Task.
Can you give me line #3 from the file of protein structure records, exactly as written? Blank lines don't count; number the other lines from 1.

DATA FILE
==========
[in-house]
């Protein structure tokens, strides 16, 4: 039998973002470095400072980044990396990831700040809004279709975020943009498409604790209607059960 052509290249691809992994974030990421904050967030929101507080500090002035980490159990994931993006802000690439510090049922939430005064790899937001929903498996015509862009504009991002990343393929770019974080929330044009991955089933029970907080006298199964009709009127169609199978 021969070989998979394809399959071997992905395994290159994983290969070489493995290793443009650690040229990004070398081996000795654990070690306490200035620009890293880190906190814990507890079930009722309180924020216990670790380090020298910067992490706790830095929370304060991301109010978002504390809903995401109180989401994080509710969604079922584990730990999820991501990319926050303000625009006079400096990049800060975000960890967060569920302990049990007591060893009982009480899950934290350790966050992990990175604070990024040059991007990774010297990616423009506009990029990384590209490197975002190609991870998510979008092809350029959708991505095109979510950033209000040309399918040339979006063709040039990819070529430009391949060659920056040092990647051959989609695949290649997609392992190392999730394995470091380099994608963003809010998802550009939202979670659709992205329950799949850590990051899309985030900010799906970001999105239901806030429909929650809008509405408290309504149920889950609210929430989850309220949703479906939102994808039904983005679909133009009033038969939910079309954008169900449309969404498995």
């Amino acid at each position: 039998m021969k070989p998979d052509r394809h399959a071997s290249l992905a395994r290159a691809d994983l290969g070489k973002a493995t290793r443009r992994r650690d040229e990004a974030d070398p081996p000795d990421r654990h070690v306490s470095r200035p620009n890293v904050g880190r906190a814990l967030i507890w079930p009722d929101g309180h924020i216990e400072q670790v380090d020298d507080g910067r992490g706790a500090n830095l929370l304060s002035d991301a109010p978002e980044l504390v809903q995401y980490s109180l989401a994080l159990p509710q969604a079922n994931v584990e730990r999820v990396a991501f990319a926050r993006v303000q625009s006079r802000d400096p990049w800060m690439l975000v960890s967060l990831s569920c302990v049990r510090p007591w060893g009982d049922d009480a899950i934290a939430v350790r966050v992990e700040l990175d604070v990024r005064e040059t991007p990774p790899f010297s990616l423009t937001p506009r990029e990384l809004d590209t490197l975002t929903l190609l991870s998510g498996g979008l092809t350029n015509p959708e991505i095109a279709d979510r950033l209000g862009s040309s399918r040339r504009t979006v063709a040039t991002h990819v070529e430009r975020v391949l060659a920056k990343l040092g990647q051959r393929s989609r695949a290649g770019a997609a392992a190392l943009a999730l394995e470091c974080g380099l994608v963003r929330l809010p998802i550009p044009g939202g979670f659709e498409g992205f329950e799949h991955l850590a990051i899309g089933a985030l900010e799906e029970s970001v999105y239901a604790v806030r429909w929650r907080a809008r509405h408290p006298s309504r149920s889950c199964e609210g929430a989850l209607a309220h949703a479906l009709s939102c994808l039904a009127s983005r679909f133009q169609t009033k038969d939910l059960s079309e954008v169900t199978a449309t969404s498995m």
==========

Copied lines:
């Amino acid at each position: 039998m021969k070989p998979d052509r394809h399959a071997s290249l992905a395994r290159a691809d994983l290969g070489k973002a493995t290793r443009r992994r650690d040229e990004a974030d070398p081996p000795d990421r654990h070690v306490s470095r200035p620009n890293v904050g880190r906190a814990l967030i507890w079930p009722d929101g309180h924020i216990e400072q670790v380090d020298d507080g910067r992490g706790a500090n830095l929370l304060s002035d991301a109010p978002e980044l504390v809903q995401y980490s109180l989401a994080l159990p509710q969604a079922n994931v584990e730990r999820v990396a991501f990319a926050r993006v303000q625009s006079r802000d400096p990049w800060m690439l975000v960890s967060l990831s569920c302990v049990r510090p007591w060893g009982d049922d009480a899950i934290a939430v350790r966050v992990e700040l990175d604070v990024r005064e040059t991007p990774p790899f010297s990616l423009t937001p506009r990029e990384l809004d590209t490197l975002t929903l190609l991870s998510g498996g979008l092809t350029n015509p959708e991505i095109a279709d979510r950033l209000g862009s040309s399918r040339r504009t979006v063709a040039t991002h990819v070529e430009r975020v391949l060659a920056k990343l040092g990647q051959r393929s989609r695949a290649g770019a997609a392992a190392l943009a999730l394995e470091c974080g380099l994608v963003r929330l809010p998802i550009p044009g939202g979670f659709e498409g992205f329950e799949h991955l850590a990051i899309g089933a985030l900010e799906e029970s970001v999105y239901a604790v806030r429909w929650r907080a809008r509405h408290p006298s309504r149920s889950c199964e609210g929430a989850l209607a309220h949703a479906l009709s939102c994808l039904a009127s983005r679909f133009q169609t009033k038969d939910l059960s079309e954008v169900t199978a449309t969404s498995m």